Difficult Dialogues inauguration at Goa University seminar hall: Mistress of Ceremonies Ordette Mascarenhas introducing chief guest Governor of Goa Mridula Sinha, philanthropist Surina Narula, Prof Varun Sahni, Dr Consantino Xavier and others
By Our Special Correspondent
At the 4th edition of Difficult Dialogues which was inaugurated on Jan 31, 2019, they’re discussing the grim scenario of education in the country. Keynote speaker and trustee of International Centre Goa, Yatin Kakodkar, put some interesting statistics before the audience when quoting a Pratham report he said, “Every year 11 million people join the work force only to find there’re not enough jobs.” Also, 50 percent of ten-year-olds in fifth standard cannot read stories meant for the second standard and only 25 percent can do sums. It’s disquieting comment on the quality of education, teachers and teaching itself.
Mr Kakodkar pointed out that investment in education is best since this is linked with economic development and in the last three editions of Difficult Dialogues they’ve been dwelling on education, economics, healthcare and gender equality back and forth.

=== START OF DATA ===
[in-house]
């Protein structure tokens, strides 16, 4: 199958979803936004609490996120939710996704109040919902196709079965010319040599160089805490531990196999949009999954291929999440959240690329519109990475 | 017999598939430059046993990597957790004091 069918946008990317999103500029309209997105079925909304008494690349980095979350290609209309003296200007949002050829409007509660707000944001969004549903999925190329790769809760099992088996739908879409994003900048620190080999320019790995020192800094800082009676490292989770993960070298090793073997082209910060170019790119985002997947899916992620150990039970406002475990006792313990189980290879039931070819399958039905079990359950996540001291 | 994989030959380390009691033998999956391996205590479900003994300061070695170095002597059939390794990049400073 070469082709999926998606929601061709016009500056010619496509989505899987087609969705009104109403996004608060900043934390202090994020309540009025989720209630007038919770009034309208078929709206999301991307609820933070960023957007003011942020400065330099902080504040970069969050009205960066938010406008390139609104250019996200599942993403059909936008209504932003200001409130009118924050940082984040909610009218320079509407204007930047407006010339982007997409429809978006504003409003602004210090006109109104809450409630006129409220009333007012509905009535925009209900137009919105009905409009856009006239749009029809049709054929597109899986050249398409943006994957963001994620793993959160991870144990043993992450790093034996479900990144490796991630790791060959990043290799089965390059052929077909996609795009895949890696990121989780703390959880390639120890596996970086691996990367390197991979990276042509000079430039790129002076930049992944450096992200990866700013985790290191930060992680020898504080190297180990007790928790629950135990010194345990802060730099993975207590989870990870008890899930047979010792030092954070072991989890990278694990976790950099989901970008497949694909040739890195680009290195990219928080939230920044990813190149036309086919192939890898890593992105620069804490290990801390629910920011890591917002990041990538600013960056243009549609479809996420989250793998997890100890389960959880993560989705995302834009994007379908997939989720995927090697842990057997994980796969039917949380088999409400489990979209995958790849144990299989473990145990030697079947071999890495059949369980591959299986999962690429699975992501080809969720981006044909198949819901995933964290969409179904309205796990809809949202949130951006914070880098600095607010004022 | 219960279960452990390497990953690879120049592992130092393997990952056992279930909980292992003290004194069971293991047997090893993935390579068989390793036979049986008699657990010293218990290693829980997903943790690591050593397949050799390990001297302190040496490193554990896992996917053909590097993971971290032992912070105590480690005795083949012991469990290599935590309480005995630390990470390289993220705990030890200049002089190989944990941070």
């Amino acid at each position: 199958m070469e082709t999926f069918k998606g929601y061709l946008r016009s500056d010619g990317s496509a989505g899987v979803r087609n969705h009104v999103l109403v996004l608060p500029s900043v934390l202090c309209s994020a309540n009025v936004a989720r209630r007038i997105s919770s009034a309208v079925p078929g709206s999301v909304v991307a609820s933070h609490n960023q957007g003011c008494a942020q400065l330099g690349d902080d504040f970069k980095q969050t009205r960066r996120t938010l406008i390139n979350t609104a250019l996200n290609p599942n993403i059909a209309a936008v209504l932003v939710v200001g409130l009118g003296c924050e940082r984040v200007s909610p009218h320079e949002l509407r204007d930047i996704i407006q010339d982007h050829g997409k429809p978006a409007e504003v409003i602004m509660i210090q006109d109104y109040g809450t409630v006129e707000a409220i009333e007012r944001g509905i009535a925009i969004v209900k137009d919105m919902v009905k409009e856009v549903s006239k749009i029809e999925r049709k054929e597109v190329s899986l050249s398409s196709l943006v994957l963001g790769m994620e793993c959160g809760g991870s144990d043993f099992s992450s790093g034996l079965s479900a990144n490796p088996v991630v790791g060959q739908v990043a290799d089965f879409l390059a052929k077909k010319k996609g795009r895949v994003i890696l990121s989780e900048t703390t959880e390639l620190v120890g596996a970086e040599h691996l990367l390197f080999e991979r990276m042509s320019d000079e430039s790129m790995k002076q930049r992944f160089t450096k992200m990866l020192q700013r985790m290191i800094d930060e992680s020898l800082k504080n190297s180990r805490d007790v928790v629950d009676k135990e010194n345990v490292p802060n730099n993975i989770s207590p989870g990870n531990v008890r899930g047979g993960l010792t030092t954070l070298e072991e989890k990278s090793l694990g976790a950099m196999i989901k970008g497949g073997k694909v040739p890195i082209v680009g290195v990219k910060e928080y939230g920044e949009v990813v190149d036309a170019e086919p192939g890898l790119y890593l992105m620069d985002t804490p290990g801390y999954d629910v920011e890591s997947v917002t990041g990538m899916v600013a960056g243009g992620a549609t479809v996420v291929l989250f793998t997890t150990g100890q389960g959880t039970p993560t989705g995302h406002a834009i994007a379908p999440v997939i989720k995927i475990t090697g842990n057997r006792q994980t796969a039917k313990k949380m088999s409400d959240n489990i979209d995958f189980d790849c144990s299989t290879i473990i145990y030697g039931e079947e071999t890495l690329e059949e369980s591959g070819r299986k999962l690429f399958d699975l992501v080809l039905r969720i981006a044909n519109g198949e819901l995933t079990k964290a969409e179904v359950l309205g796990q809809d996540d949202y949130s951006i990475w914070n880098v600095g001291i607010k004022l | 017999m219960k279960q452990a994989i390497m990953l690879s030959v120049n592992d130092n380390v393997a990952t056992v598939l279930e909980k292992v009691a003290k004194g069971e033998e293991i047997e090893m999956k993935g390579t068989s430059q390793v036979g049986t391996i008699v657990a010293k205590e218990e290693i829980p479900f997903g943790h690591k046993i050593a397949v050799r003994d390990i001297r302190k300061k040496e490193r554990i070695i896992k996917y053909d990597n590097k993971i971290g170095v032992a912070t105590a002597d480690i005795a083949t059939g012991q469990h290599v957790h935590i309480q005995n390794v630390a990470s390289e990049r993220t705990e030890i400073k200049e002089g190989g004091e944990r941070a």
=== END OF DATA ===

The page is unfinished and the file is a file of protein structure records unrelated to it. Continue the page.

He has no doubt that India can make it into the 21st century if it addresses the challenges of rapid sustainable economic development with education keeping pace and the creation of jobs for the country’s growing working age population. For this Mr Kakodkar said we must not slip down to four and six percent of economic growth but achieve a continuous eight percent margin, “Next year 125 million will join the labor force but only 11 million may find employment!”
Others who spoke included Goa University vice-chancellor said only with intense, critical thinking change can be the result; philanthropist Surina Narula prophesied that the country has a great future ahead of it; Dr Constantino Xavier reiterated that primary to development is health and education and these are basic rights, ”Give opportunities to young girls and women too.” A video message from Lord Chris Patten of Oxford endorsed the message of basic health and education being the key to economic growth; Paul Flather expressed Oxford University’s keenness to explore a myriad ways to developing a new India and there was Governor Mridula Sinha who said she believed in Gandhijee’s “Nayi Taleem” idea of all progress beginning from village and gram sabha level.
Undoubtedly, this year’s Difficult Dialogues deliberations will throw up a whole lot of enlightenment on the subject of education and what paths it must tread to see achhe din for all its people.